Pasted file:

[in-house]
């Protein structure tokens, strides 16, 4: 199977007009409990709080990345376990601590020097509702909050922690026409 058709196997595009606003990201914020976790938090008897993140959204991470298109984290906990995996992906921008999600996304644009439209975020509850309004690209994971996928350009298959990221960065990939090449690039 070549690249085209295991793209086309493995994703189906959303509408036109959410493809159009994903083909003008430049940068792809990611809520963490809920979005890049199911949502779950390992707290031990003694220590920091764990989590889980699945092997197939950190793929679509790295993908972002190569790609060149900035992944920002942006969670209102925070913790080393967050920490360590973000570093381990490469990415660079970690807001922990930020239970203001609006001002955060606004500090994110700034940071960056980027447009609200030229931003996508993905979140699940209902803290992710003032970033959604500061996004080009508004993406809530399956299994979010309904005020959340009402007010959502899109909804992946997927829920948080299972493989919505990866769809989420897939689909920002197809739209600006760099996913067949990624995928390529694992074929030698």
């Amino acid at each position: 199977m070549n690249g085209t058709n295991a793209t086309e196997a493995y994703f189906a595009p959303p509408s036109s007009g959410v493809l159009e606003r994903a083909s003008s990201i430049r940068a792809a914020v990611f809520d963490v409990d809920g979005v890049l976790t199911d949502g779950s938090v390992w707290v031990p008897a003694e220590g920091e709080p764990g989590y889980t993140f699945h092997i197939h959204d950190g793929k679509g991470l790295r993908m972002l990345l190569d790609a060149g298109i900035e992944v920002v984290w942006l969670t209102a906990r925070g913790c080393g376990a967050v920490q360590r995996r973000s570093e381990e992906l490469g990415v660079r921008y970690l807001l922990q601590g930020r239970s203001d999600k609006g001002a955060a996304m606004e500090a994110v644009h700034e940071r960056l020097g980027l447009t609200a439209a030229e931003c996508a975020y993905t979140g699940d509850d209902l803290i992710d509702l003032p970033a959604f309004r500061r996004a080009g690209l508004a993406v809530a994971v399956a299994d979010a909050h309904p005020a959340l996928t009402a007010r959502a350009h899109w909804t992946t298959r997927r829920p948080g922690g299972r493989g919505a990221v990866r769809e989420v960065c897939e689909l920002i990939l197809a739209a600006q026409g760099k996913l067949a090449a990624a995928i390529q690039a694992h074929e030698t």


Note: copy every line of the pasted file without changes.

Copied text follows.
[in-house]
């Protein structure tokens, strides 16, 4: 199977007009409990709080990345376990601590020097509702909050922690026409 058709196997595009606003990201914020976790938090008897993140959204991470298109984290906990995996992906921008999600996304644009439209975020509850309004690209994971996928350009298959990221960065990939090449690039 070549690249085209295991793209086309493995994703189906959303509408036109959410493809159009994903083909003008430049940068792809990611809520963490809920979005890049199911949502779950390992707290031990003694220590920091764990989590889980699945092997197939950190793929679509790295993908972002190569790609060149900035992944920002942006969670209102925070913790080393967050920490360590973000570093381990490469990415660079970690807001922990930020239970203001609006001002955060606004500090994110700034940071960056980027447009609200030229931003996508993905979140699940209902803290992710003032970033959604500061996004080009508004993406809530399956299994979010309904005020959340009402007010959502899109909804992946997927829920948080299972493989919505990866769809989420897939689909920002197809739209600006760099996913067949990624995928390529694992074929030698």
């Amino acid at each position: 199977m070549n690249g085209t058709n295991a793209t086309e196997a493995y994703f189906a595009p959303p509408s036109s007009g959410v493809l159009e606003r994903a083909s003008s990201i430049r940068a792809a914020v990611f809520d963490v409990d809920g979005v890049l976790t199911d949502g779950s938090v390992w707290v031990p008897a003694e220590g920091e709080p764990g989590y889980t993140f699945h092997i197939h959204d950190g793929k679509g991470l790295r993908m972002l990345l190569d790609a060149g298109i900035e992944v920002v984290w942006l969670t209102a906990r925070g913790c080393g376990a967050v920490q360590r995996r973000s570093e381990e992906l490469g990415v660079r921008y970690l807001l922990q601590g930020r239970s203001d999600k609006g001002a955060a996304m606004e500090a994110v644009h700034e940071r960056l020097g980027l447009t609200a439209a030229e931003c996508a975020y993905t979140g699940d509850d209902l803290i992710d509702l003032p970033a959604f309004r500061r996004a080009g690209l508004a993406v809530a994971v399956a299994d979010a909050h309904p005020a959340l996928t009402a007010r959502a350009h899109w909804t992946t298959r997927r829920p948080g922690g299972r493989g919505a990221v990866r769809e989420v960065c897939e689909l920002i990939l197809a739209a600006q026409g760099k996913l067949a090449a990624a995928i390529q690039a694992h074929e030698t």